The International Criminal Court's chief prosecutor says perpetrators of alleged extrajudicial killings in the Philippines could face prosecution. Thousands of people have died in the country's anti-drug campaign.
International Criminal Court (ICC) Prosecutor Fatou Bensouda said Thursday she was "deeply concerned" about the reported deaths, as well as "the fact that public statements of high officials" in the Philippines "seem to condone such killings."
Philippines President Rodrigo Duterte launched a war on drugs soon after taking office at the end of June. Since then, an estimated 3,000 alleged drug users and dealers have been killed.
The Philippines has been a member of the ICC since November 2011, which means the Hague-based tribunal has juridiction over crimes such as genocide, war crimes and crimes against humanity that are committed there.
In a written statement, Bensouda said extrajudicial killings in the Asian nation could be prosecuted by the court if they are "committed as part of a widespread or systematic attack against a civilian population."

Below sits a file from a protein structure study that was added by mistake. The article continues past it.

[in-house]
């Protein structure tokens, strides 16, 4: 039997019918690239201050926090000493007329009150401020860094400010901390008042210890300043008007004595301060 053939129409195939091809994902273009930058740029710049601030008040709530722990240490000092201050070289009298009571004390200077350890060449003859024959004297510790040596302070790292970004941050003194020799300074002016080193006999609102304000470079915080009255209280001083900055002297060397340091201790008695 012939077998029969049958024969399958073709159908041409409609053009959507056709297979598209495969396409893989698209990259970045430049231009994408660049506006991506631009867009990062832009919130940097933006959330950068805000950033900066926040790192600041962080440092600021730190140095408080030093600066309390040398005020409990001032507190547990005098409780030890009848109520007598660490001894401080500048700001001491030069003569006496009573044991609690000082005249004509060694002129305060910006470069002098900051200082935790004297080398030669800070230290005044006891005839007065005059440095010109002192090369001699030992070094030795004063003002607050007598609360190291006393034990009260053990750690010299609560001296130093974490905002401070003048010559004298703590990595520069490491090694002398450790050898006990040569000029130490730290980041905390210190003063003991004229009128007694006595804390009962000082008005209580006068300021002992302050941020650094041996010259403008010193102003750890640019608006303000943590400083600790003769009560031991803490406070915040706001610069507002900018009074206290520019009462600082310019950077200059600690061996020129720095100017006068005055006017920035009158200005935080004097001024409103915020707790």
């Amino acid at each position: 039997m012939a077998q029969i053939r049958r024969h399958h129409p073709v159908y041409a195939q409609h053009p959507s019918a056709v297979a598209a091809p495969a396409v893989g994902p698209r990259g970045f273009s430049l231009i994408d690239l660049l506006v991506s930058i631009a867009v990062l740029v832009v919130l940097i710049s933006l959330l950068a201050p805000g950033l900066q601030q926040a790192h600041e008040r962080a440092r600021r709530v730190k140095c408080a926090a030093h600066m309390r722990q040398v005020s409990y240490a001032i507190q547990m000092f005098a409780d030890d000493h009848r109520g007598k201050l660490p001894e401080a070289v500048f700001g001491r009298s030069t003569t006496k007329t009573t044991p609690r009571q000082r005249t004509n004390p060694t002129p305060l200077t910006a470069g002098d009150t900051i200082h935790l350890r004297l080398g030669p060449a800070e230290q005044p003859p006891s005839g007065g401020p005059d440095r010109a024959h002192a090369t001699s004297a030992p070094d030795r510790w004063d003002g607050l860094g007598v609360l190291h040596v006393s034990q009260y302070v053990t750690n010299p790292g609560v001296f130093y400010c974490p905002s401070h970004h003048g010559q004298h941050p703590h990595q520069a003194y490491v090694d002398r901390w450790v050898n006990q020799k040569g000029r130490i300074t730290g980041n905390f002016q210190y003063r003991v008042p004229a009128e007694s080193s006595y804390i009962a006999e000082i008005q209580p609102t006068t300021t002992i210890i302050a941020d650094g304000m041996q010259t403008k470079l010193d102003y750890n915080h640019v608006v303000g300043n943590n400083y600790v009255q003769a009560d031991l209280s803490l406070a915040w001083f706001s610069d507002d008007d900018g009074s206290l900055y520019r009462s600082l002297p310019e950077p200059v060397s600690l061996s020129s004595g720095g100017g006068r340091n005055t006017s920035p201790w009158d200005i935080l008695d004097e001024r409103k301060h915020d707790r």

"Let me be clear," she wrote. "Any person in the Philippines who incites or engages in acts of mass violence including by ordering, requesting, encouraging or contributing, in any other manner, to the commission of crimes within the jurisdiction of the ICC is potentially liable to prosecution before the Court."
Bensouda added that her office would be closely monitoring developments in the Philippines to determine whether to open a preliminary investigation.
The United States, European Union and United Nations have all voiced rights concerns over Duterte's policies, often provoking defiant outbursts from the Philippine leader. Last week, White House spokesman Josh Earnest said the US remains "deeply concerned" by reports of widespread extrajudicial killings, adding that the "use of that kind of tactic is entirely inconsistent with universal human rights and the shared values of our two countries."
On Thursday, Duterte called the US, EU and UN "fools," and said he would humiliate them if they questioned his anti-drug campaign. In the past he has responded to criticism from Barack Obama by telling the US leader to "go to hell," and calling him a "son of a whore" - although he subsequently retracted the latter statement.
nm/rc (Reuters, AFP, AP)